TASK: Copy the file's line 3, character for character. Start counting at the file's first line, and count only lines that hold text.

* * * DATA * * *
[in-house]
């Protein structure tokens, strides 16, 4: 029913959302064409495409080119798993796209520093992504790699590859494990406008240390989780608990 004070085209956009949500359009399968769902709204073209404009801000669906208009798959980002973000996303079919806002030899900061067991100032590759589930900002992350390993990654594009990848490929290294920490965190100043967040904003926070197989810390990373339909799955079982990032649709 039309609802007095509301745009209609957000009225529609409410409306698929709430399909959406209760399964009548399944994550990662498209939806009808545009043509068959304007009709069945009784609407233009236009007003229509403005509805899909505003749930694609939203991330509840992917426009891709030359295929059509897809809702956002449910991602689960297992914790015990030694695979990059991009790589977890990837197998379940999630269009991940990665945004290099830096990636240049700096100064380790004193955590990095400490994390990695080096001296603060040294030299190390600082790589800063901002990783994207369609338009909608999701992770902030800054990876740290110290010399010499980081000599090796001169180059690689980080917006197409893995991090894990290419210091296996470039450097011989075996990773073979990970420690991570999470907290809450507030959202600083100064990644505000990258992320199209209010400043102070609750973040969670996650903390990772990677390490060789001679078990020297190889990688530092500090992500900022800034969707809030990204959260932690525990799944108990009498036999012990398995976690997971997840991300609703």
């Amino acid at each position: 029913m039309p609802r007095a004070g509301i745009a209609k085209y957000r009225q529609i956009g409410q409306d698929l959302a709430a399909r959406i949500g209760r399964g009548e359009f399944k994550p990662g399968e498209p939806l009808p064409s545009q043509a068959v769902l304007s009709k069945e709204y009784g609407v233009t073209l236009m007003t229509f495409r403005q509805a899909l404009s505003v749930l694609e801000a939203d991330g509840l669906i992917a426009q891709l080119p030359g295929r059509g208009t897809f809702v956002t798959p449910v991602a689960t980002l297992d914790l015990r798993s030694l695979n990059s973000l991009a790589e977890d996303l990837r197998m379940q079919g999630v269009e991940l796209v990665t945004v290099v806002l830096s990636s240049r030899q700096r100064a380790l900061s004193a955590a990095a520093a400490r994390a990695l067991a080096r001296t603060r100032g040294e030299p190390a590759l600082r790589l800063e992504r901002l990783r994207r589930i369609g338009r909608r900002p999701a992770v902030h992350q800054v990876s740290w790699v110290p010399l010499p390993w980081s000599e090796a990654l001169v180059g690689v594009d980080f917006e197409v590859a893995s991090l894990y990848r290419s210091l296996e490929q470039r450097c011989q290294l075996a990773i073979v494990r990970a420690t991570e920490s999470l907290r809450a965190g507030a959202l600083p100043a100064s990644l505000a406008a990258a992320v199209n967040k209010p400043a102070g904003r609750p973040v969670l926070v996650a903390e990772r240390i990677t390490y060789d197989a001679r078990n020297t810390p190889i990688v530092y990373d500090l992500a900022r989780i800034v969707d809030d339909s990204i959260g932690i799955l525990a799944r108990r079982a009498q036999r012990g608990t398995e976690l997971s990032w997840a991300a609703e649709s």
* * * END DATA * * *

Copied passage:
């Amino acid at each position: 029913m039309p609802r007095a004070g509301i745009a209609k085209y957000r009225q529609i956009g409410q409306d698929l959302a709430a399909r959406i949500g209760r399964g009548e359009f399944k994550p990662g399968e498209p939806l009808p064409s545009q043509a068959v769902l304007s009709k069945e709204y009784g609407v233009t073209l236009m007003t229509f495409r403005q509805a899909l404009s505003v749930l694609e801000a939203d991330g509840l669906i992917a426009q891709l080119p030359g295929r059509g208009t897809f809702v956002t798959p449910v991602a689960t980002l297992d914790l015990r798993s030694l695979n990059s973000l991009a790589e977890d996303l990837r197998m379940q079919g999630v269009e991940l796209v990665t945004v290099v806002l830096s990636s240049r030899q700096r100064a380790l900061s004193a955590a990095a520093a400490r994390a990695l067991a080096r001296t603060r100032g040294e030299p190390a590759l600082r790589l800063e992504r901002l990783r994207r589930i369609g338009r909608r900002p999701a992770v902030h992350q800054v990876s740290w790699v110290p010399l010499p390993w980081s000599e090796a990654l001169v180059g690689v594009d980080f917006e197409v590859a893995s991090l894990y990848r290419s210091l296996e490929q470039r450097c011989q290294l075996a990773i073979v494990r990970a420690t991570e920490s999470l907290r809450a965190g507030a959202l600083p100043a100064s990644l505000a406008a990258a992320v199209n967040k209010p400043a102070g904003r609750p973040v969670l926070v996650a903390e990772r240390i990677t390490y060789d197989a001679r078990n020297t810390p190889i990688v530092y990373d500090l992500a900022r989780i800034v969707d809030d339909s990204i959260g932690i799955l525990a799944r108990r079982a009498q036999r012990g608990t398995e976690l997971s990032w997840a991300a609703e649709s």